Guest commentary by Pam Roberts
I am a fan of Ryan Lochte.
A simple enough statement. Something I've been saying for years now. But also a statement that usually results in questions like, “But why?” For the longest part, it was because in my home country of Germany swimmers like Michael Phelps or the locals Britta Steffen and Paul Biedermann are simply better known for their success in a sport that not many people are interested to begin with, so why would I not list one of them as my favorite swimmer? And the other question, or rather assumption, that was made was that “You like him because he looks good in a brief, don't you?”
Let me just say that no, I am not a fan of Lochte because he looks good in a brief. Sure, he is a good-looking guy, I don't deny that, but that has never been part of why I became a fan in the first place. I really do admire the likes of Michael, Paul and Britta, but I just always preferred Ryan. That's honestly the whole story.
Mostly, I like Ryan Lochte because he is a really good swimmer. I had already been aware of that during the 2004 Athens Olympics, but it wasn't until four years later that I fully caught on (sometimes, I take a while, what can I say?).
When he beat Aaron Peirsol in the 200 back at the 2008 Beijing Games, I suddenly perked up and said, “Wait, that guy, I know him. He's good!” Needless to say, this race ranks high among my all-time favorite races. Also on that list are both the 400 IM and the 200 IM final of the 2012 Trials and the top spot is taken by the 400 IM from the London Olympics. All of those races left me hanging on the edge of my seat during, and nothing but impressed, afterwards. He doesn't even have to win and most times I am still amazed by what he does in the water.
However, what I like more about Ryan is simply that he's different. Random tweets, crazy shoes and funny t-shirts included, he just comes across like a regular guy who just happens to have a slightly different job. He can't and won't be defined just by what he does and that is something I honestly admire. Of course focus is good and necessary, but it is a breeze of fresh air to see someone perform as well as Ryan does while still living life, but without doing it so excessively, he ends up on TMZ once a week. Just like your regular guy.
But the 2012 London Olympics changed everything up quite a bit. Not just because people in my home country suddenly knew who Lochte was as general fans. It is also because I now have to explain why I am a fan of Lochte once more. But not because I think he's better than Phelps or because he looks good in a brief.
We live in a day and age where technology makes it possible to be very vocal about the things we like. This is a good thing. I have friends all over the world that are proof of it being a good thing.
But unfortunately, there is another side to it, as it always is. On that other side, there are a lot of people who are also very vocal about the things they don't like. These days, people love to hate things. And the sad thing is that, once they really love to hate things, they don't stop talking about it and some even resort to belittling others for liking that thing they hate.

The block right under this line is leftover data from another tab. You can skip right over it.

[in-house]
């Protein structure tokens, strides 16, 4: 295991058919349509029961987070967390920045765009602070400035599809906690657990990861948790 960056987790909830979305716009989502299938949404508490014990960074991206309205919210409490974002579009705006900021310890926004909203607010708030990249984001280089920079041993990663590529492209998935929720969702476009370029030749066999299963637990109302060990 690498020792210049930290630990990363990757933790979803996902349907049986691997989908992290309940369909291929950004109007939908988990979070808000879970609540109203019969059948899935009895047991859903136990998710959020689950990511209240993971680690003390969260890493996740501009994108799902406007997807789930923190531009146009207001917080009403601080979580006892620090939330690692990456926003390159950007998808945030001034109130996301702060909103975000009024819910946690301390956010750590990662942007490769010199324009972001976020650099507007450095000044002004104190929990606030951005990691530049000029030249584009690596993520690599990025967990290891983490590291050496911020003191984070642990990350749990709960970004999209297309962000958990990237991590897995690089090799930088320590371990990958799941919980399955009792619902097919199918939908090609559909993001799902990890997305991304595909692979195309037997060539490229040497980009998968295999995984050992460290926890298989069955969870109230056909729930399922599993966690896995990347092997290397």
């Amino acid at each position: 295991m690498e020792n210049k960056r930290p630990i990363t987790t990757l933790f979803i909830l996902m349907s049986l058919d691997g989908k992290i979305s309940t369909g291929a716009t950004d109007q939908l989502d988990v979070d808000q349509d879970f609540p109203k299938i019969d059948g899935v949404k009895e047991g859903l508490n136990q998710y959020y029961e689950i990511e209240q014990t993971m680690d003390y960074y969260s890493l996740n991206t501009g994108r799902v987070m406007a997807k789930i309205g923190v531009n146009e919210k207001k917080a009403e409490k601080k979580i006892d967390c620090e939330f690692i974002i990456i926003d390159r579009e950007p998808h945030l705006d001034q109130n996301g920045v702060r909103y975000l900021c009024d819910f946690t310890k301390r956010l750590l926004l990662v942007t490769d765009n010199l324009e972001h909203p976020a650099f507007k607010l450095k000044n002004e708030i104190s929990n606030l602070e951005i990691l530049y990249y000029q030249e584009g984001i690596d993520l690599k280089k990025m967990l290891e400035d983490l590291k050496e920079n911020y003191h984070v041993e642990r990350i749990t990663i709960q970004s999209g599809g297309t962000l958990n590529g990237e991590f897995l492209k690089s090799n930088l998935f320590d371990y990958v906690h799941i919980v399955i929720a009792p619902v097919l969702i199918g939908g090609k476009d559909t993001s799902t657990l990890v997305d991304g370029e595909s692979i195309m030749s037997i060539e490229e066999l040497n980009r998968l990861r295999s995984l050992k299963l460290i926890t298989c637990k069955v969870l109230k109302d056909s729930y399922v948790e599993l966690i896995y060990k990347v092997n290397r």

Case in point: Ryan Lochte. Ever since the Olympics, hating Lochte became the favorite past time of a lot of people Words like 'dumb' and 'idiot' and phrases like 'well, at least he's pretty' appeared pretty much on a daily basis. I think none of these words or phrases are true, and not just because I am biased because I am a fan of Ryan. I think it simply is a case of people seeing what they want to see.
What people want to see is Ryan being dumb. They want him to be an 'idiot' and a 'player' so that is what they will look for. They put effort into looking for that one interview that portrays him that way, and then shove it at everyone to the point of exhaustion. It's like they're trying to make a point, “See, I told you. He's an idiot.”
I am the last person to deny that interview mishaps happen with Lochte, and I am objective enough to admit that his reality show 'What Would Ryan Lochte Do?' didn't paint him in the best light sometimes. But, I also wish people would open their eyes and realize that a few poor portrayals are not all of what Ryan Lochte is. I don't even know the guy, never met him, but all you need to do is pay a little attention to get a vague idea.
In his show, I have seen that Lochte likes to have fun with his family and friends. From stories I've heard from friends and from being on Twitter during swim meets, I've learned that Ryan signs autographs and poses for photos for ages. And you don't actually have to dig deep into YouTube to find interviews with him where he doesn't come across as 'stupid'.
And that is just the non-swimming part of him. During the past months, I have seen plenty of comments that all came down to the same thing — that Ryan's show did more harm than good in terms of his swimming, that there was no way he was going to be good enough to meet his goals of qualifying for worlds in Barcelona. And those comments became more with every Grand Prix meet.
Again, nearly to a point of exhaustion, even though it isn't a secret that mid-season meets are not where he performs his best. But again, people saw what they wanted to see. (On a personal note, I felt a little smug when I said “I've told you so” a few times after his good swims and victories at the Arena Grand Prix in Santa Clara).
I get that it's probably more entertaining for the masses to see someone make an idiot out of themselves or fall from one scandal into the next. Some people's entire careers seem to be about nothing but that recently. And, I'm not saying that everyone needs to be fan of Ryan Lochte. What I am saying is that books shouldn't be judged by their cover. And that maybe you shouldn't question someone's taste or intelligence just because they like a certain book.